Clockwise from top left: Ross Anderson, Rebecca Hazel, Karen Armstrong, Vicki Rasmussen, Christine Anderson.

The happiest day in Vicki Rasmussen’s working life is when she phones a select group of fundraisers across Australia to tell them they’re going to be admitted to the fellows program of Fundraising Institute Australia (FIA).

“The response is generally overwhelming: a mix of shock, gratitude and humbleness. People can get quite emotional. I love telling them: ‘you were nominated, here’s why, and congratulations on this honour,’” said Vicki, chair of the fellows nominations committee.

Vicki certainly knows the feeling. Elected as a fellow in 2013, the Charlies Foundation for Research CEO said it was one of the happiest moments in her 30-year fundraising career. “To know that someone took time to nominate me because they thought I was a great fundraiser was incredibly moving,” she says.

Vicki’s a shine-bright exemplar of who gets in. Nominated for managing successful multi-million-dollar campaigns for some of Australia’s most respected nonprofits, she’s also gone beyond the call of duty as a tireless community fundraiser, sector advocate, FIA committee chair and member, awards judge, conference presenter and spokesperson. 

“It’s uniquely Australian; it’s about recognising your service and commitment to the sector. It’s creating a close-knit community that’s keeping the sector growing, not just individual charities.”

When asked by former FIA chief executive Rob Edwards to head the fellows nominations committee in 2018, she didn’t hesitate. “FIA fellowship is a great way to acknowledge fundraisers who are often unsung heroes. We’re taught to thank donors, but we’re not so good at celebrating ourselves. This program lets us cast a net across the country to find the best and acknowledge them. But it’s also seen as valuable with the call to create a professional identity for fundraising. There’s still no formal degree or credential except the CFRE, so fellowship adds rigour to professional fundraising,” said Vicki.

The fellows program was embedded in FIA’s constitution 50 years ago. The peak body’s founders believed fundraising was a profession, like medicine or accounting. In addition to setting guidelines around ethical practice, they initiated a fellows program to encourage sector excellence.

Every June, FIA invites the community to nominate fundraisers they think rank among the best for career achievements, leadership, continued professional development and contributions to the sector. A nominee must possess at least a decade of fundraising experience and be an FIA member. But that’s not all: some years ago, the institute’s board decided a nominee must be a “fit and proper person.” Today, this includes passing FIA’s code course and demonstrating commitment to ethical best practice.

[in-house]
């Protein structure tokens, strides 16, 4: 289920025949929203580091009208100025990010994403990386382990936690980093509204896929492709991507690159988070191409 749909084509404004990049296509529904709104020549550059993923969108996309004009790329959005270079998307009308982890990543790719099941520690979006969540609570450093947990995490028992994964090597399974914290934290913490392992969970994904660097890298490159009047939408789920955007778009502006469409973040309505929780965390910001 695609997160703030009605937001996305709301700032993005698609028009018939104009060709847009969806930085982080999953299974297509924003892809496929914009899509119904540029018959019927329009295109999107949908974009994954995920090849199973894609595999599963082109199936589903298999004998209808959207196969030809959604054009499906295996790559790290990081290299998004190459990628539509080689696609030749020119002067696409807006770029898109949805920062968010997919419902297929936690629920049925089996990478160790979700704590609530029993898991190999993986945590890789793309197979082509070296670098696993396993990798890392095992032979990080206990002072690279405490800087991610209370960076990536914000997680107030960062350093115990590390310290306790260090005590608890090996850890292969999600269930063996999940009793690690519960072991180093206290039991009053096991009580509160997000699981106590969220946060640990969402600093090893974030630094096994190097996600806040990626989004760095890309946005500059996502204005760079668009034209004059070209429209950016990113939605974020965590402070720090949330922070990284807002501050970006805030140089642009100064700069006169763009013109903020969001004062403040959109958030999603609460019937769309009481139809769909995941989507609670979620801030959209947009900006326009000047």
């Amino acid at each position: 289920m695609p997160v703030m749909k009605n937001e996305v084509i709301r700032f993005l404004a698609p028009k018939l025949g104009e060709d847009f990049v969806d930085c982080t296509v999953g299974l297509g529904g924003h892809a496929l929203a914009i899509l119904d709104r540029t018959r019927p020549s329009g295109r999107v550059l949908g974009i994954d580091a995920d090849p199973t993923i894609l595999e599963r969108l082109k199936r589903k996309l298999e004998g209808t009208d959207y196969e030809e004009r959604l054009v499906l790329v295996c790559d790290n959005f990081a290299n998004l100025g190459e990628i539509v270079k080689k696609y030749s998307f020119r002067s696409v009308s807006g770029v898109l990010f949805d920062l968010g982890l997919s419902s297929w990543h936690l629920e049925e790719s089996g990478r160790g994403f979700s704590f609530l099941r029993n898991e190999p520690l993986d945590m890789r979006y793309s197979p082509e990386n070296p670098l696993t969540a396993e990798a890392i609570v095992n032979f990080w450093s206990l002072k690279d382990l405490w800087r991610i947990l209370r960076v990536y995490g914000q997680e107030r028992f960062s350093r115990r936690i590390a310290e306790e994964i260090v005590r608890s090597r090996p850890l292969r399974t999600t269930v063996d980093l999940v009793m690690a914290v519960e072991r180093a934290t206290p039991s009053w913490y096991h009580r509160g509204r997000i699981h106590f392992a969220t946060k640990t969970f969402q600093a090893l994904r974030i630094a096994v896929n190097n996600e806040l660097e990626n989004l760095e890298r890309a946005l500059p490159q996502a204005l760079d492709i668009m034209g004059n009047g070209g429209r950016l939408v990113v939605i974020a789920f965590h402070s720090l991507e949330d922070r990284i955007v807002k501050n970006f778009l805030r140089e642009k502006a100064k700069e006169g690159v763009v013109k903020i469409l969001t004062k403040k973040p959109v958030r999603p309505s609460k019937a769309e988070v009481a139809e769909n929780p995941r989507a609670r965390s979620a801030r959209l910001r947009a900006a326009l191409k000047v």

After a “robust” peer review by the committee, board members get the final say on who’s in, and members formally elect the fellows at FIA’s AGM, held during the annual conference. Fellows receive certificates, attend a recognition ceremony and are feted at a fellows drinks night at conference. To date, 90 fundraisers have made the list (and there are 24 emeritus fellows).

While an FIA fellowship doesn’t come with money or study, fundraisers like having the FFIA after their name. They say it makes them feel appreciated and nets them peer respect and a new network.

A matter of trust

Christine Anderson, Director of Fundraising at Australian Conservation Foundation, said the program also shows the wider community that the sector and fundraisers can be trusted. “I think the program is an excellent way to honour those achieving excellence in ethical fundraising. It shows we’re serious about doing right by donors. For me, it was a privilege to be chosen.” 

Christine, one of just four fundraisers elected in 2022, was lauded for successfully launching new revenue streams and steering high-performance fundraising teams during COVID. She’s also undertaken extensive FIA volunteer work as chair of the Queensland state committee, member of FIA’s foundation and audit and risk committees and giving time as a mentor and awards judge.

“Being a fellow hasn’t changed anything career-wise for me. But the program provides more recognition for what we do. It adds credibility and it’s another way to celebrate what a wonderful profession fundraising is,” she says. 

For he’s a jolly good fellow

Ross Anderson, Senior Manager, Gifts in Wills at The Lost Dogs Home, agreed FIA fellowship is important and can help to enhance your fundraising reputation. “People are curious and ask about the FFIA letters after my name if they see it written anywhere. There’s a level of credibility that comes with fellowship, and perhaps fellows tend to stick out from the crowd just a little bit,” he says.

Ross was awarded fellow status for developing successful gifts in wills programs for numerous charities and boosting community awareness about the need for bequests. He’s given untold hours of his time as chair, board member and spokesperson for FIA’s Include a Charity campaign. Ross has also spent the better part of 10 years heavily involved in FIA’s conference program committee. 

“When I became a fellow in 2018, it was such a lovely way of being recognised by my peers for my commitment to sector-wide initiatives, which can be time-consuming. It’s also led to lots of great conversations with people about the importance of giving back to support our profession,” he says.

“In the workplace, being a fellow of FIA might help others who aren’t fundraising professionals themselves to consider my ideas and advice as coming from a place of solid experience and knowledge. At work, sometimes when I’m introduced to new staff members, people occasionally mention that they know me because I’m a fellow. I’m a very humble person and don’t really like public recognition, but it’s secretly nice when someone picks up on me being a fellow!”